“When civilisation ends, it ends fast.”
Civilisation may be ending fast, but there was still fairly little plot advancement in this second ep of AMC’s cash cow spinoff Fear the Walking Dead. And yet, despite that fact, this was a much tauter, pacier instalment than the pilot, due in no small part to being told almost entirely in real time. Like 24, but with zombies.
Not many zombies though – at least not yet. As seemed obvious last week, Robert Kirkman and Dave Erickson have planned this prequel as a slow burn, highlighting the rising unease as society starts to gradually crumble. Those little details continue to mount up; a cop, filling the trunk of his cruiser with water supplies, a neighbour packing to leave, but with an insistent hacking cough, the power flickering on and off. And the high school where Travis and Madison work, its empty halls echoing with faraway moans.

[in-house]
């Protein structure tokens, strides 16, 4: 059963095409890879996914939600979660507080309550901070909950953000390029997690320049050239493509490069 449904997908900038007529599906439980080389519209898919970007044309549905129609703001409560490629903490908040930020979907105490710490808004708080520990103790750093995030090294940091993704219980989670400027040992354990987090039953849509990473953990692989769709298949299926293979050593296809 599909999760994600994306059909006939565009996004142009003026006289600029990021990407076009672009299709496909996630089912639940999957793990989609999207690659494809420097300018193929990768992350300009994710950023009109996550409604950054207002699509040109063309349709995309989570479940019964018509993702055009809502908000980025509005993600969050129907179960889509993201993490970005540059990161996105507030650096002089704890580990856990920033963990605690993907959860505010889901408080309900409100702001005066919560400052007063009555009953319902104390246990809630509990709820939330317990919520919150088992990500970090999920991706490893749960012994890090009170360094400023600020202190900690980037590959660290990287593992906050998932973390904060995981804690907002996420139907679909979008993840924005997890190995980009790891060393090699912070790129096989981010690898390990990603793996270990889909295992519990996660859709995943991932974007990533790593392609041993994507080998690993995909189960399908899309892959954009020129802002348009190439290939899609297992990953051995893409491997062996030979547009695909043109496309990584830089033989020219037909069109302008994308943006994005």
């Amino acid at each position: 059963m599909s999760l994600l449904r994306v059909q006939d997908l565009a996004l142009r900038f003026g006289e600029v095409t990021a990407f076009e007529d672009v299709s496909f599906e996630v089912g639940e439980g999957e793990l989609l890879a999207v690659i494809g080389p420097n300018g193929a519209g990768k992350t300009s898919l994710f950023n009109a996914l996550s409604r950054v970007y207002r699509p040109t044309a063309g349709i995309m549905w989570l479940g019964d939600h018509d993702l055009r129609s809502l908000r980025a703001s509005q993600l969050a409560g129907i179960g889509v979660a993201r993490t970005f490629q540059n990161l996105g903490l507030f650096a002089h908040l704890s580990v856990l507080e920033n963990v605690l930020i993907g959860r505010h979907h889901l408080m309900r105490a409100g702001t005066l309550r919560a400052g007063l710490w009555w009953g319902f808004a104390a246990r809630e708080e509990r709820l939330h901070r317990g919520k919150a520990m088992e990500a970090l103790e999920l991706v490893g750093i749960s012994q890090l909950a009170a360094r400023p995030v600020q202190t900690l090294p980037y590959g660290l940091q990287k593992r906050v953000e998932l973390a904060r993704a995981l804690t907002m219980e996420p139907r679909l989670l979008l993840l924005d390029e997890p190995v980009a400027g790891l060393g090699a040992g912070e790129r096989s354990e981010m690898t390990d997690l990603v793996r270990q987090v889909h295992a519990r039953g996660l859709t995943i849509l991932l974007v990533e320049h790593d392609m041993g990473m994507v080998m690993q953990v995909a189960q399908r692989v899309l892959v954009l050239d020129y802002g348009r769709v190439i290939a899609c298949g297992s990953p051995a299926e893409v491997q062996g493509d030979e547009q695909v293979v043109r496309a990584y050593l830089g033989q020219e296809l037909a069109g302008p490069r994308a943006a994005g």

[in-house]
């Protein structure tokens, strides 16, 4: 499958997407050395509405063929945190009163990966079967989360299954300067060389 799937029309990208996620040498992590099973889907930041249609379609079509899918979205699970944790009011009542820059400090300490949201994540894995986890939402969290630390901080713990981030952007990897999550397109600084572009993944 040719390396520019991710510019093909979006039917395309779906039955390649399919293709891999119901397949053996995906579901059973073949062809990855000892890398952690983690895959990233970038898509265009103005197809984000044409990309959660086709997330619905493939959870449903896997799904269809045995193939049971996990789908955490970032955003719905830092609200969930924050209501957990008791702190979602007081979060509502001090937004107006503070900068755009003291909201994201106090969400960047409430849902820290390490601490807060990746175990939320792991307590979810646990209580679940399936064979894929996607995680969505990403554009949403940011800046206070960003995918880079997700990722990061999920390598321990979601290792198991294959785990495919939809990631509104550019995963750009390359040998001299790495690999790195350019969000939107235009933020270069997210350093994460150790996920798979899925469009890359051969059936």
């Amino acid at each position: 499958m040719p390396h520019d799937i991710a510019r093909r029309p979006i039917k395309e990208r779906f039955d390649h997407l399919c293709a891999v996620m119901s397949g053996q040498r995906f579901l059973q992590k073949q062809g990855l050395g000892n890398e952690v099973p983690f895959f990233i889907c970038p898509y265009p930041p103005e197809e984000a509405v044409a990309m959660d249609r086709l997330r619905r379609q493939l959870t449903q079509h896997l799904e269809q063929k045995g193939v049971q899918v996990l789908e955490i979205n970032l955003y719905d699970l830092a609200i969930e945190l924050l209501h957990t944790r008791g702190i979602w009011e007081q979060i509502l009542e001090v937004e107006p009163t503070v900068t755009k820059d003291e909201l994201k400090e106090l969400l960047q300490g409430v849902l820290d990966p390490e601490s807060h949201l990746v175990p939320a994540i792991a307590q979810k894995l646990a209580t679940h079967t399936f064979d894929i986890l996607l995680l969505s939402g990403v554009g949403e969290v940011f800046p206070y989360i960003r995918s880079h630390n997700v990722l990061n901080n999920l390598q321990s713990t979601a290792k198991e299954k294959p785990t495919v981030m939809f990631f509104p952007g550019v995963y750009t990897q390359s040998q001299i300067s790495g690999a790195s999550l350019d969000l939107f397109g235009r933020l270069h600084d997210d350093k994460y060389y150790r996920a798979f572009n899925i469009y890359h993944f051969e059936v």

The ep picked up pretty much exactly where the pilot left off (though there was a brief cold open in which Alicia looked in on her mysteriously incommunicado boyfriend). I must say, the dazed expressions worn by our heroes at the end of last week seemed a little underplayed, given that they were watching the still flopping corpse of a man who’d been shot then run over twice, and wouldn’t stop twitching. I’d have a bit more of a reaction than looking like I’d been hit by a fish.
This week, though, they were more believably in full panic mode, racing that antique pickup, heedless of junctions, back home to evacuate to the desert. Madison and Travis are intelligent people – they can tell that, whatever is going on, Los Angeles might not be the best place to try and weather it out.